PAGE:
Re: Brain size, IQ
Len Piotrowski (firstname.lastname@example.org)
Wed, 28 Aug 1996 15:28:59 GMT
In article <email@example.com> firstname.lastname@example.org (Bryant) writes:
>>The controversy is over the simple notion that brain size was heritable and
>>not something else of which head size (and thus brain size) was an effect.
>Um, so you believe that Australopithicine brains and Homo sapiens brains
>would be the same if subjected to the same set of environemntal effects?
How ever did you derive from what I said that conclusion???
>Why stop there?
I didn't even start it!
>Why not posit that plopping a canary brain in a mouse
>skull will result in a perfectly mouse-ly brain in the developed adult?
Quite imaginative, but on point? Perhaps you are implying by this that head
size and brain size aren't correlated?
>>By this definition, the human brain size can be viewed as relatively "fixed"
>>since Neanderthal times, and even relatively unvarying before that with Homo
>>erectus, which by your definition could indicate that brain size was not
>>"heritable." I'm sure this is not what you are driving at.
>I don't recall the cubic centimeters, but do seem to recall some
>substantial growth in cranial capacity since H. erectus.
Not since H. erectus, as far as I am aware, unless you are including H.
erectus in the statistic. Do you have some data that shows this trend?
> My argument was
>that brain size was clearly heritable in the evolutionary past, as
>demonstrated by the fossil record.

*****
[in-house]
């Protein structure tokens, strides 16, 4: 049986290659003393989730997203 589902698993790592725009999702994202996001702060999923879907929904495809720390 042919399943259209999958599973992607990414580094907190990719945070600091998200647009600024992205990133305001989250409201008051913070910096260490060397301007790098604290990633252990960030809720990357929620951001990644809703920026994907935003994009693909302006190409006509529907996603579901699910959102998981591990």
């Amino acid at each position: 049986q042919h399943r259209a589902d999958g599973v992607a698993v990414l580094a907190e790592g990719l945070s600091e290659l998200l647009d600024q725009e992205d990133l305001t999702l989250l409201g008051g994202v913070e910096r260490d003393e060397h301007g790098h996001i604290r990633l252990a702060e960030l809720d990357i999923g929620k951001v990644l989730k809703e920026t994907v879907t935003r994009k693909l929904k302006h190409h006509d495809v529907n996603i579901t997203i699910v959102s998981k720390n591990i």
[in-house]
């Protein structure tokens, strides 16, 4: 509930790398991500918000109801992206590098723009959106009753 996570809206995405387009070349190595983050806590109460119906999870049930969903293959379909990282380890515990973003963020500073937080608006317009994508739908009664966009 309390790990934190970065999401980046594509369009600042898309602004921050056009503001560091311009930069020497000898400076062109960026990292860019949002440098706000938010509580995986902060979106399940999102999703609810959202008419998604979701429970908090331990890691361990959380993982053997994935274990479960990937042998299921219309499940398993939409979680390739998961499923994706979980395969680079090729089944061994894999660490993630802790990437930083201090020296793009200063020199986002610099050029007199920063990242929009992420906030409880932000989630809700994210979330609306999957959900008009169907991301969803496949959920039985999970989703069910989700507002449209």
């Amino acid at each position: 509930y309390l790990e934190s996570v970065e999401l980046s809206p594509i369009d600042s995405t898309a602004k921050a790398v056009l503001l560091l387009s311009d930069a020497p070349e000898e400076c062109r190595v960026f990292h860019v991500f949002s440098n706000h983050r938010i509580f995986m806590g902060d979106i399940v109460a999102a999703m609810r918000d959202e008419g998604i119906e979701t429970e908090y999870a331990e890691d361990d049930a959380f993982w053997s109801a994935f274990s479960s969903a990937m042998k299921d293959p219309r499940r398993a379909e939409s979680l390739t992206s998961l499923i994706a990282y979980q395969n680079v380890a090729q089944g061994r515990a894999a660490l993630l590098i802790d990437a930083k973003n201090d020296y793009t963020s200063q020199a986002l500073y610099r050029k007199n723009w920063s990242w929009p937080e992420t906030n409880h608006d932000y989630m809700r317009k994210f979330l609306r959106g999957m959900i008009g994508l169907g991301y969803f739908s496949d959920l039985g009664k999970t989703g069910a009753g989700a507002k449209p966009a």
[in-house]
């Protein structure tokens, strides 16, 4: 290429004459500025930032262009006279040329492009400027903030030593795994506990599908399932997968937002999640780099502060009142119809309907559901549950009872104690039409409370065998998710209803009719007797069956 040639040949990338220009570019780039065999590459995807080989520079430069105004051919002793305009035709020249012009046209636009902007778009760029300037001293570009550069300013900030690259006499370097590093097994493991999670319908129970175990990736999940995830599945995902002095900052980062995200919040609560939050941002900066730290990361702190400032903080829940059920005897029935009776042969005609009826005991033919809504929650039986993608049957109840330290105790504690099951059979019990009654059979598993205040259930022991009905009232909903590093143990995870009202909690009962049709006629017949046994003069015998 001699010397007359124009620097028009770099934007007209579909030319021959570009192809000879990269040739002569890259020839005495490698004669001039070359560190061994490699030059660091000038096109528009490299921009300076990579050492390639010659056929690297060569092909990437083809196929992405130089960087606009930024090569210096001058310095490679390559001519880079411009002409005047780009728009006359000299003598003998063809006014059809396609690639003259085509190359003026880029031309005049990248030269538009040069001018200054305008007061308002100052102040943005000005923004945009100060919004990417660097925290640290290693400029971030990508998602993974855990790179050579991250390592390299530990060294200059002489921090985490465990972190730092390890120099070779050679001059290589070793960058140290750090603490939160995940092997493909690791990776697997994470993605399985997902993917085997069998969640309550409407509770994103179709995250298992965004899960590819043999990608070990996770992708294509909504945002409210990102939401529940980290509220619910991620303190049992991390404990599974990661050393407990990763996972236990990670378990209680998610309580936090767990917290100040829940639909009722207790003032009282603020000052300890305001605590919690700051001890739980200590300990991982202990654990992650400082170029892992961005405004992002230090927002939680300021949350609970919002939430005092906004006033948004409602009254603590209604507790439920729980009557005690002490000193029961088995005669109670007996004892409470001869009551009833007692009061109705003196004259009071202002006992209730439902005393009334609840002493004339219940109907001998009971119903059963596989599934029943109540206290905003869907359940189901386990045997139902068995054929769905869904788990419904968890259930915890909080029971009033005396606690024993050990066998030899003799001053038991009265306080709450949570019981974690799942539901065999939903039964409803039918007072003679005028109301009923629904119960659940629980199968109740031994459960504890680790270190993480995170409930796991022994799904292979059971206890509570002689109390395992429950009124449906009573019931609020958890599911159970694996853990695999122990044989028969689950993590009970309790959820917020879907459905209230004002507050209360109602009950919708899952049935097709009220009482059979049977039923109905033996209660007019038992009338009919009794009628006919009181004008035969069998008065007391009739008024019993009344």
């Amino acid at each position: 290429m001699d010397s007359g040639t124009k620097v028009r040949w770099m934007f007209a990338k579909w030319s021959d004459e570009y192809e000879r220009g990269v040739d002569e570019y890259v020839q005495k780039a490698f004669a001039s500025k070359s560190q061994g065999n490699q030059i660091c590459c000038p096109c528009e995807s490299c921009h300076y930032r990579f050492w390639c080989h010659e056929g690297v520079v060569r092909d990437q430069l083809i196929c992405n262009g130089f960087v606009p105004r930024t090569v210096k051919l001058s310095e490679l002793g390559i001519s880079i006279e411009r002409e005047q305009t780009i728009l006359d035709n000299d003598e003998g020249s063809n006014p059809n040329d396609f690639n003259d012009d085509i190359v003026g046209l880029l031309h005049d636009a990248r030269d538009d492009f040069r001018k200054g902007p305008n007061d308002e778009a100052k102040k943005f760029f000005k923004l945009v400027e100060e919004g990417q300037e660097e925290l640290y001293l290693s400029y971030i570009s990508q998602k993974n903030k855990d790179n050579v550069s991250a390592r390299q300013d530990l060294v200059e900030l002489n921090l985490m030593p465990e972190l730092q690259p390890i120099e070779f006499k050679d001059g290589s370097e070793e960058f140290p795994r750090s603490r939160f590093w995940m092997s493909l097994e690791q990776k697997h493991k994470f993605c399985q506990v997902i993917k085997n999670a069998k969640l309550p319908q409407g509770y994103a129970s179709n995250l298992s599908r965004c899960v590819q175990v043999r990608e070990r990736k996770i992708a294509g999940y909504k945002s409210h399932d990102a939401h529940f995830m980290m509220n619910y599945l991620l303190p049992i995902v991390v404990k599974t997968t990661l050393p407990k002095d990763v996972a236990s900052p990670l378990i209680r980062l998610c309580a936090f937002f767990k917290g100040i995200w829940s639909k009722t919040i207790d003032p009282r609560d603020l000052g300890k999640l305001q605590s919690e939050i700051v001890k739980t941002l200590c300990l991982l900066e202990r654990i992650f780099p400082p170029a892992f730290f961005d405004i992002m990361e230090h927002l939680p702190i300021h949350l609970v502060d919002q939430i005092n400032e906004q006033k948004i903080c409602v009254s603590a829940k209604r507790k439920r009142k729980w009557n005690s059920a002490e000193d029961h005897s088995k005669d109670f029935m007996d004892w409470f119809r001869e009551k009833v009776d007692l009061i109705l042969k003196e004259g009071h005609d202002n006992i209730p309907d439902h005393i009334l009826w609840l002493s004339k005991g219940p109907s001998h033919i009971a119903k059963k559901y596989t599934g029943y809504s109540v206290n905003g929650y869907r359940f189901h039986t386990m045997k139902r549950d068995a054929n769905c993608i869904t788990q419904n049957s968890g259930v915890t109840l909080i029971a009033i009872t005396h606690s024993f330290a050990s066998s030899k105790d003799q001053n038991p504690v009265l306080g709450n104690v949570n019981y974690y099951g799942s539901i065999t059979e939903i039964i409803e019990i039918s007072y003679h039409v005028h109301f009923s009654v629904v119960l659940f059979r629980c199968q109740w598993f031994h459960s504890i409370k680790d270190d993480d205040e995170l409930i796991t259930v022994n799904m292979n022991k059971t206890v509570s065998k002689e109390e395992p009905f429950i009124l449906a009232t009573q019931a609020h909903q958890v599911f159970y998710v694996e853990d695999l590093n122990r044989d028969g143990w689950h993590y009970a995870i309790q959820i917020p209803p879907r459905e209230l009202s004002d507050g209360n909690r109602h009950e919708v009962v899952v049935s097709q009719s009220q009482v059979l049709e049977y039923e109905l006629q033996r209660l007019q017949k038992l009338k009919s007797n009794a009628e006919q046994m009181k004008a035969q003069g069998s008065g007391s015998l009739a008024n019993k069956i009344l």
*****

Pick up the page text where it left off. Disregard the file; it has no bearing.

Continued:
Well, if head size is correlated with brain size (which you may not be ready
to concede) then the only significant differences in head size resolved by the
fossil record are at speciation events. In between those episodes there
appears to be no significant "heritability" of head size in the record.
Perhaps you can clarify this anomalous situation?
>>At any rate, if developmental genes are heritable, their affect on phenotypic
>>variability of other characteristics like the brain could be considerable,
>>even if those other genetic characteristics were "fixed."
>In which case, via pleiotropy, those are also genes "for" whatever brain
>characteristics they affect, and brain development is therefore, by
>definition, not fixed and species typical.
... which by this "definition" would make "heritability" a signifier without
distinction. Every trait that was effectively "developmental" would by
this definition be "heritable" via pleiotropy, and thus incapable of
becoming "fixed," unless, of course, all of development became fixed. Perhaps
this is what you originally meant by "brain size was heritable," that is, that
"development was heritable?"